Leave room for these must-do events on your culture calendar this season.
Two landmark works by Pina Bausch open the 2017 Next Wave Festival at BAM.
1. PINA BAUSCH AT BAM In 1984, Pina Bausch made her Brooklyn Academy of Music debut. “The word was out, the place was mobbed,” Anna Kisselgoff wrote in The New York Times. More than three decades later, word is out again. BAM’s 2017 Next Wave Festival opens with a landmark restaging of the late German dancer and choreographer’s historic works, performed by Tanztheater Wuppertal Pina Bausch. On the double bill are the autobiographical Café Müller and The Rite of Spring, one of the finest (and most sexually charged) interpretations of Igor Stravinsky’s iconic composition. September 14–24, Brooklyn Academy of Music, 30 Lafayette Ave., Brooklyn, 718-636-4100; bam.org
Auguste Rodin’s The Embrace, on view at the Met.
2. RODIN AT THE MET Museums worldwide are mounting exhibitions to honor the centenary of Auguste Rodin’s death. Drawing on its celebrated Rodin collection, the Metropolitan Museum of Art will exhibit 50 sculptures, including favorites—The Thinker, The Hand of God, and Orpheus and Eurydice— alongside others that have been out of public view for decades. (Look for The Tempest.) An adjacent gallery displays Rodin’s drawings, and don’t miss the documentary photography by Edward Steichen, who presented the first American show of Rodin’s work, in 1908. September 16 –January 15, The Metropolitan Museum of Art, 1000 Fifth Ave., 212-535- 7710; metmuseum.org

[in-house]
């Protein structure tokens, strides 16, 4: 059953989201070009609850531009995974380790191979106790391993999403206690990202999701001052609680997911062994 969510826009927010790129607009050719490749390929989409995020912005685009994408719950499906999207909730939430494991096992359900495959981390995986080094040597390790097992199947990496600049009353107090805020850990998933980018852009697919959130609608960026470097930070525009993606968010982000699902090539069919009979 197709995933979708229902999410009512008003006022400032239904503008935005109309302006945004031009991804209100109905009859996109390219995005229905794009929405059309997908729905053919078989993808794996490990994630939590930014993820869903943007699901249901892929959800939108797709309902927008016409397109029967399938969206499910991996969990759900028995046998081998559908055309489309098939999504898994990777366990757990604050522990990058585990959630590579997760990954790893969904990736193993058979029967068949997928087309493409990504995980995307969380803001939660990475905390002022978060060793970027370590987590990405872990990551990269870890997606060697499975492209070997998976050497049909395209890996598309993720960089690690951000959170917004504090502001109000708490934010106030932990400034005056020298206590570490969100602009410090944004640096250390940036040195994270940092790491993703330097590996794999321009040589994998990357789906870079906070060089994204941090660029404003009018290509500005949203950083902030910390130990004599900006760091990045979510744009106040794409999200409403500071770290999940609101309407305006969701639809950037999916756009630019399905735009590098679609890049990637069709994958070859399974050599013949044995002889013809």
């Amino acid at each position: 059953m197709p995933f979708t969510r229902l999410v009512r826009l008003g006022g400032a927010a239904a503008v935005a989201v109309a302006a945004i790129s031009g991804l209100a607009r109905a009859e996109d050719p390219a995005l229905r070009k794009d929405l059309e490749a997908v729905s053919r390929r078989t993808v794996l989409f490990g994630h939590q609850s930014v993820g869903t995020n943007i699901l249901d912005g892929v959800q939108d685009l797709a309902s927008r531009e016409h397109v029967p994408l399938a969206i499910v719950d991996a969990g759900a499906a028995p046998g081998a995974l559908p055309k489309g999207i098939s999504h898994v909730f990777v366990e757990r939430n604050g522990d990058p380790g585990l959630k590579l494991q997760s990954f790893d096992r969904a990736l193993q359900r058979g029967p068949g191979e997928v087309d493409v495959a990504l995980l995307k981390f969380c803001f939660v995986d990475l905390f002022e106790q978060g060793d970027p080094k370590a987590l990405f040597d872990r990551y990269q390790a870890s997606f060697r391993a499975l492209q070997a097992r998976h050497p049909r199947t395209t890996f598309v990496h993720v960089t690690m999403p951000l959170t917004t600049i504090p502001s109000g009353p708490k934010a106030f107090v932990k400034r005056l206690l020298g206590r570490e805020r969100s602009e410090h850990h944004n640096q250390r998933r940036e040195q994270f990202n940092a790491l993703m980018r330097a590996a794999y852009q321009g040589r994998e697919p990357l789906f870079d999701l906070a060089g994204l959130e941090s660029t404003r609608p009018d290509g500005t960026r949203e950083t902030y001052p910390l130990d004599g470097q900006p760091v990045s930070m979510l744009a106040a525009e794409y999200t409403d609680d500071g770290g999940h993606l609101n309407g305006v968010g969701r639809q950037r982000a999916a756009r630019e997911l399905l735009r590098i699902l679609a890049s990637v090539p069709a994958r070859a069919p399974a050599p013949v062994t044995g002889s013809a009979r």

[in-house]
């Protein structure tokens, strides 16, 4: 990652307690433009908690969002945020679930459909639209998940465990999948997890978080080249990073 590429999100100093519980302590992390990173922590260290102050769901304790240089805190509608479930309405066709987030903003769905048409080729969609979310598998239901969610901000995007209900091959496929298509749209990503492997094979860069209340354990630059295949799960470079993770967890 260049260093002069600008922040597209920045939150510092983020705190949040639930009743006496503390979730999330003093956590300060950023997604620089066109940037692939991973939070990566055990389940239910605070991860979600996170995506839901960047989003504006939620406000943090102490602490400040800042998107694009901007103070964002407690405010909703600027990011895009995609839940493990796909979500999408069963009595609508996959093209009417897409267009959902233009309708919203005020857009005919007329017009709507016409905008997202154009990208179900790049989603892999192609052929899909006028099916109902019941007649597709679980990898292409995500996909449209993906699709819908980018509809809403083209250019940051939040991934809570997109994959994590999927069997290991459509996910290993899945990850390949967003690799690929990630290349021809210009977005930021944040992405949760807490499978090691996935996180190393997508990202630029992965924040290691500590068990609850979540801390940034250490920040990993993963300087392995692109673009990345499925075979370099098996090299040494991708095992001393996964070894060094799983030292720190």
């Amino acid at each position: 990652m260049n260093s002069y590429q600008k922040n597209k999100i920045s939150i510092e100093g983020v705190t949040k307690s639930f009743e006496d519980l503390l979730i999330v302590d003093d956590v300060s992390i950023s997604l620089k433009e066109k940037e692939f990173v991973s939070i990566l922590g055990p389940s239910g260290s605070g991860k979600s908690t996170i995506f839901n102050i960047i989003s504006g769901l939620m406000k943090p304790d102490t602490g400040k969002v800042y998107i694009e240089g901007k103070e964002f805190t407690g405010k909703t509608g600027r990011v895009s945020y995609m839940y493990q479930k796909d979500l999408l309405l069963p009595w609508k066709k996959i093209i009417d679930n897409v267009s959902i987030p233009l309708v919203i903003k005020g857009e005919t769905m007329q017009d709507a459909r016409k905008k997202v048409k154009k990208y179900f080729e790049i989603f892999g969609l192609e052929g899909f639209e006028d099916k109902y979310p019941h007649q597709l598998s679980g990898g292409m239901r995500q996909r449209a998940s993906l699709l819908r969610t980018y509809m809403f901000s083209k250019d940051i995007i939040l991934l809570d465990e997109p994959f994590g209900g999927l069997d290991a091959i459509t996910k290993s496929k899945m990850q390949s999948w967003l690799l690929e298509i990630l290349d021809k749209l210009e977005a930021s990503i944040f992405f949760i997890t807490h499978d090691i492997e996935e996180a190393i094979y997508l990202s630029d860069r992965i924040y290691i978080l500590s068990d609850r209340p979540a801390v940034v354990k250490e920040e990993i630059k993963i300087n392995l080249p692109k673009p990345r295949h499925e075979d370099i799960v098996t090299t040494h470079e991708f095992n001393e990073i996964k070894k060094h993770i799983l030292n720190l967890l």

3. THE PUBLIC THEATER’S ANNIVERSARY SEASON Elevator Repair Service is taking its first dive into Shakespeare in the company’s 25-year history. Associate producer and actor Lindsay Hockaday acknowledges it’s a big challenge: “Measure for Measure is one of Shakespeare’s ‘problem plays’—it doesn’t fit neatly into comedy or tragedy,” Hockaday says. The Obiewinning troupe reconciles the play’s absurdity and seriousness through experiments with rhythm, delivering dialogue at the lightning speed of slapstick or the slow pace of truth and compassion. It’s part of the Public Theater’s yearlong celebration of its 50th anniversary at Astor Place. September 18–November 5, 425 Lafayette St., 212-539-8500; publictheater.org
A film still of Roderick Williams in Blank Out.
4. BLANK OUT AT THE ARMORY Having wowed critics and audiences with his boundarybreaking 3-D chamber opera, Blank Out, Michel van der Aa brings it to Park Avenue Armory’s massive Drill Hall. Based loosely on the life of South African poet Ingrid Jonker, who drowned at 31, Blank Out weaves the live performance of soprano Miah Persson, as Jonker, with prerecorded audio and visual loops of Persson, baritone Roderick Williams (playing Jonker’s son), and the Dutch Chamber Choir. Wearing 3-D glasses, the audience is wrapped in a sensory experience of memory and tragedy. September 21–25 and 27, 643 Park Ave., 212-616- 3930; armoryonpark.org
Governors Island will be the site of a pop-up dinner (complete with dancing and skyline views) on September 9.
5. POP-UP DINNER ON GOVERNORS ISLAND Sonoma-based Hand Made Events has hosted sold-out pop-up dinners across the country, but this is the company’s first on Governors Island. You provide the dinner—simple fare or haute, wine or not. They provide tables, chairs, and entertainment. Setup starts at 4 pm; beginning at 6 pm, you can eat and dance the night away, all with the incomparable backdrop of the Manhattan skyline, the harbor, and—bien sûr—the Statue of Liberty. Proceeds benefit the Friends of Governors Island, but get your tickets early; they’ll sell out fast. September 9, Governors Island; govisland.com